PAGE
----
This wonderful trail (hikers only) starts with a beautiful view of the lower end of the valley, which is especially scenic in the autumn when the aspen trees change color. The Coyote Trail ascends the west side of Promontory Ridge through forest with occasional openings affording fine views toward the Continental Divide to the west. It is a good idea to do this hike in the morning when most of the trail is still in shadow, since it could be quite hot later in the day. The final scramble to the top of the ridge can be fun, or terrifying if it were icy, after which the trail descends gently toward its end at the lovely Fraser Meadow. You can return the way you came, but that would entail just a short round trip hike of four miles.
But a really nice option just before the Fraser Meadow is to take the Mule Deer Trail to the north and follow it through the trees all the way to the Panorama Point. You will pass some scenic meadows covered in wildflowers during summer and surrounded by colorful aspen groves in autumn. This trail will eventually take you completely around Tremont Mountain and after several more miles get you back to where you started the hike, a total distance of about eight miles. Be sure to stop at the edge of an unnamed meadow where you will be treated to a beautiful autumn spectacle.
After you have stopped at Panorama Point to admire the scenery, and have impressed a few tourists how amazing your PeakVisor app works at a spot like this (yes this really happened), you will basically follow the western boundary of the park back to the trailhead while passing through such beautiful scenery that you will think that you are miles from civilization. If you look up to the east, you will clearly see the Promontory Ridge that you crossed early in your hike.
Just 200 yards up the Ralston Creek Road from the visitor center is the Ralston Roost Trailhead, which has its own parking area though you can just park at the visitor center and take the short foot path to the trailhead. From here, you can make a nice short (hikers only) loop hike by combining the Black Bear Trail with the Horseshoe Trail. The Black Bear Trail will take you to Ralston Roost, the third highest named “mountain” in the park. From here you can descend down to the Horseshoe Trail, pass the Rim Meadow Campground and return to your starting point. This hike is only about four miles, but it does entail the “most difficult” Black Bear Trail (by the park’s definition).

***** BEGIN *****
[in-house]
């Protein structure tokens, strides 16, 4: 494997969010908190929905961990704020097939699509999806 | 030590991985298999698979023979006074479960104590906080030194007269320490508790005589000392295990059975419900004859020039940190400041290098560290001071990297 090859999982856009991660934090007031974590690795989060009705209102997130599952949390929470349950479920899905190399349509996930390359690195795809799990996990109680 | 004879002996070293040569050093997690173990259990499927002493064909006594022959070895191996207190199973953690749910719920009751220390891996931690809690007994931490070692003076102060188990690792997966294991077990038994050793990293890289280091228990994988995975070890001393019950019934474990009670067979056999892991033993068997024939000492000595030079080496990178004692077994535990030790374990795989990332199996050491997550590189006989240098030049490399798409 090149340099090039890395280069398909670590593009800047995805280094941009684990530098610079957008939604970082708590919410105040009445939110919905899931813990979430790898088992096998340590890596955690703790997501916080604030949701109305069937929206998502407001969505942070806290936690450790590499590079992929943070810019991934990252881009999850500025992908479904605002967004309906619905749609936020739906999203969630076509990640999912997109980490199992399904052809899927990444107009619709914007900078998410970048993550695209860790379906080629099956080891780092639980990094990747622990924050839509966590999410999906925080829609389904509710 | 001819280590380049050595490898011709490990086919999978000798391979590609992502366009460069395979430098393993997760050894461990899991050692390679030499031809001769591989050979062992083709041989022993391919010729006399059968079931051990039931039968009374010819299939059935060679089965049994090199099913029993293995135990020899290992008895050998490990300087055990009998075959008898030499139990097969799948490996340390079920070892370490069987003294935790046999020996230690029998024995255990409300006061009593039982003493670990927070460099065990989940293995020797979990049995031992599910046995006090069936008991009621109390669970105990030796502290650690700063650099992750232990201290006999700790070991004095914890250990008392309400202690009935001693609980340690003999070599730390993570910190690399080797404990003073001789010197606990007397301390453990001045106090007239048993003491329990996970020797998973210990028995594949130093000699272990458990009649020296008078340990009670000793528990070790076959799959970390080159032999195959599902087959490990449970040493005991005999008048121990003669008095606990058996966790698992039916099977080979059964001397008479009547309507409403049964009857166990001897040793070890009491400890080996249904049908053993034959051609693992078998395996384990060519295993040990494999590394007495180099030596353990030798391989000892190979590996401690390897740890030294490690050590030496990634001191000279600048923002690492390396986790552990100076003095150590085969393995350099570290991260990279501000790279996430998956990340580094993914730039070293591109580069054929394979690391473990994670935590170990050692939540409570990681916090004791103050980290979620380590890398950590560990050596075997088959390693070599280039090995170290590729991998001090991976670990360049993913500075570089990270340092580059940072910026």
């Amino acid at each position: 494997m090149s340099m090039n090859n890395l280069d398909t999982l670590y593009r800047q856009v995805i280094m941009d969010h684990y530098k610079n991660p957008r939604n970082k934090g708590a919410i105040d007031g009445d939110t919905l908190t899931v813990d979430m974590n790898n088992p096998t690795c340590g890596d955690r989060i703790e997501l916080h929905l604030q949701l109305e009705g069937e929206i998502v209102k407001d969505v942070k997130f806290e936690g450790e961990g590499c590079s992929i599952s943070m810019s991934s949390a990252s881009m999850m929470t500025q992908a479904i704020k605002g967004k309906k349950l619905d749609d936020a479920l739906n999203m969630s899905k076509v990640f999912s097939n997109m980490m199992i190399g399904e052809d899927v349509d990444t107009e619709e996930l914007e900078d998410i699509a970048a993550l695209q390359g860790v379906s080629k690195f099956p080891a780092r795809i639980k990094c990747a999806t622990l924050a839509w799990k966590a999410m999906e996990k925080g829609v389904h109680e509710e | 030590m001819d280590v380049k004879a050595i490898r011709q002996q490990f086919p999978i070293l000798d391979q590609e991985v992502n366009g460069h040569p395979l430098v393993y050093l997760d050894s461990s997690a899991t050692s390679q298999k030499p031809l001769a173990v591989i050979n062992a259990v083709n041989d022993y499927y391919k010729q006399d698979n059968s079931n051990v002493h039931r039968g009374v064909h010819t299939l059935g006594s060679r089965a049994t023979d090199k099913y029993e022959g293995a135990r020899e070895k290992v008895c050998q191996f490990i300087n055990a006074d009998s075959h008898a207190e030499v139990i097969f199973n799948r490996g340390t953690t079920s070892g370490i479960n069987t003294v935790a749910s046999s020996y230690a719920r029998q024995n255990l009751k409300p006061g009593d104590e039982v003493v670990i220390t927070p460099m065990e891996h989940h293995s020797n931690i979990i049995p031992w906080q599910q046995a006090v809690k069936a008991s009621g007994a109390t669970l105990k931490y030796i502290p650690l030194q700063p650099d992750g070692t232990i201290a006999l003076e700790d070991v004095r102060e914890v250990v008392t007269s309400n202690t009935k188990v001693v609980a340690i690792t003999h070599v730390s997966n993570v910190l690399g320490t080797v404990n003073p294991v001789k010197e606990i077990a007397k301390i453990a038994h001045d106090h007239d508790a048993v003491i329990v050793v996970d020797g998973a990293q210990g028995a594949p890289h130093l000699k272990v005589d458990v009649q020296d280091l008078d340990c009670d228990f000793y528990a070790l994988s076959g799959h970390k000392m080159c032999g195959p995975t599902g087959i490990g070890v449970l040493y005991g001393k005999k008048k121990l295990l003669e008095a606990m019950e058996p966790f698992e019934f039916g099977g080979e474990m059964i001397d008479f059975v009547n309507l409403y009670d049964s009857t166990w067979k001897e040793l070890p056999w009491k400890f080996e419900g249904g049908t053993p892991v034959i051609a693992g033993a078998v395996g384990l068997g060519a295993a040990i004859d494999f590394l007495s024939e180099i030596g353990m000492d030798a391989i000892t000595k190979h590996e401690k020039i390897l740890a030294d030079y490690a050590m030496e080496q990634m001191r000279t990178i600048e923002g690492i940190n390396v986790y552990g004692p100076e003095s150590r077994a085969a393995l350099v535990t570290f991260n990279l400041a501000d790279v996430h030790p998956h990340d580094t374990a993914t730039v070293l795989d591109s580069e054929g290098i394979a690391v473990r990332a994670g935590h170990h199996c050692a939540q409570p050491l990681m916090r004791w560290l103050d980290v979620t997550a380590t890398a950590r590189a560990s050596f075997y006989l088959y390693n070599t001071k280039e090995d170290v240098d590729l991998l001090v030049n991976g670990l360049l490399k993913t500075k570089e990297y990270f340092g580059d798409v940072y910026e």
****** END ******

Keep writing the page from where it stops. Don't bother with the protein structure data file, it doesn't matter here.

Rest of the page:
When my wife and I did this hike, we extended it by two miles by hiking a segment of the Mule Deer Trail to the Fraser Meadow backcountry campground and returning via the Horseshoe Trail. Here we took a snack break at one of the backcountry shelters and saw one of the many bear poles – specifically erected so that campers can hang their food bags out of the reach of hungry bears. However, since that hike, the park has now provided bear boxes for food storage, so these bear poles have become somewhat redundant. This very pleasant hike will get you well into the interior of the park. As you return to the trailhead, make sure you take the connector from the Horseshoe Trail back to the Black Bear Trail or you will end up at a different trailhead about a half mile from the visitor center.
This trailhead, a little over two miles from the visitor center along Ralston Creek Road, provides perhaps the best access into the trail network in the Jefferson County segment of the park, although there is one more trailhead even further east along this road. Here is where the Burro trail starts. There are several different loop options available here that can get you into some interesting terrain and even to the summit of Windy Peak from which some spectacular views can be had. The Burro Trail is basically a loop with an extension to Windy Peak’s summit, that would make about a six-mile round trip hike. We chose to take the left leg of the trail going up to the peak. This is definitely a strenuous hike a little over three miles to the top. While the distance is not long, this trail is very steep in places and has been variably labelled as hard or difficult. It was indeed a workout, but “difficult” might be a stretch. Nevertheless, horses and bikes are prohibited from using this trail. The view from the top of Windy Peak is very fine, mostly towards the south and west.